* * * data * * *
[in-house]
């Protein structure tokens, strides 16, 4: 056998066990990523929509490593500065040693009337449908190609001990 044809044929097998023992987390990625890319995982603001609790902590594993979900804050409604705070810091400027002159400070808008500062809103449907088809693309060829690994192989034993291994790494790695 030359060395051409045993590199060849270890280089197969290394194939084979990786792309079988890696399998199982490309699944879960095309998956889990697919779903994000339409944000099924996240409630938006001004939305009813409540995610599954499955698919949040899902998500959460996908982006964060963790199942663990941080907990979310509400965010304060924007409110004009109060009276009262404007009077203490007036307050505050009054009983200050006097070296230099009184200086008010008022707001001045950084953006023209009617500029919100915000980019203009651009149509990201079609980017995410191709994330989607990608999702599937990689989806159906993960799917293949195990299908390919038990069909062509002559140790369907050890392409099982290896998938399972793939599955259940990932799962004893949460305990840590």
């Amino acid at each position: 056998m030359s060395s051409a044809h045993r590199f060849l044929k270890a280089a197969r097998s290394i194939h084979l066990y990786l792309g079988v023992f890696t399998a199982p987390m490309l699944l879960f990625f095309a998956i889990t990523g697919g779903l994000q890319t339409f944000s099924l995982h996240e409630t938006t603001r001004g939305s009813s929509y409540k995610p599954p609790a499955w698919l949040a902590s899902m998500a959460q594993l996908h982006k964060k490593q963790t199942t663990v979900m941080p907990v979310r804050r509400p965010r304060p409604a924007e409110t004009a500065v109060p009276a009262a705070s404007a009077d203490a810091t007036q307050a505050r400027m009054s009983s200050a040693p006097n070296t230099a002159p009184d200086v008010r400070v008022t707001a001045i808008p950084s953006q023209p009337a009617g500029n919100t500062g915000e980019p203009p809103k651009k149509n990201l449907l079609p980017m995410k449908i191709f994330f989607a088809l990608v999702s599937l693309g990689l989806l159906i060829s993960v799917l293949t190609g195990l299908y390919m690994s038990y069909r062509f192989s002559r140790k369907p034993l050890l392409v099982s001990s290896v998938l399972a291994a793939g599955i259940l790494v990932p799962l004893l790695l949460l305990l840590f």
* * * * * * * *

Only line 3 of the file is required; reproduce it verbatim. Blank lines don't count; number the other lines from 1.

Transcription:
């Amino acid at each position: 056998m030359s060395s051409a044809h045993r590199f060849l044929k270890a280089a197969r097998s290394i194939h084979l066990y990786l792309g079988v023992f890696t399998a199982p987390m490309l699944l879960f990625f095309a998956i889990t990523g697919g779903l994000q890319t339409f944000s099924l995982h996240e409630t938006t603001r001004g939305s009813s929509y409540k995610p599954p609790a499955w698919l949040a902590s899902m998500a959460q594993l996908h982006k964060k490593q963790t199942t663990v979900m941080p907990v979310r804050r509400p965010r304060p409604a924007e409110t004009a500065v109060p009276a009262a705070s404007a009077d203490a810091t007036q307050a505050r400027m009054s009983s200050a040693p006097n070296t230099a002159p009184d200086v008010r400070v008022t707001a001045i808008p950084s953006q023209p009337a009617g500029n919100t500062g915000e980019p203009p809103k651009k149509n990201l449907l079609p980017m995410k449908i191709f994330f989607a088809l990608v999702s599937l693309g990689l989806l159906i060829s993960v799917l293949t190609g195990l299908y390919m690994s038990y069909r062509f192989s002559r140790k369907p034993l050890l392409v099982s001990s290896v998938l399972a291994a793939g599955i259940l790494v990932p799962l004893l790695l949460l305990l840590f």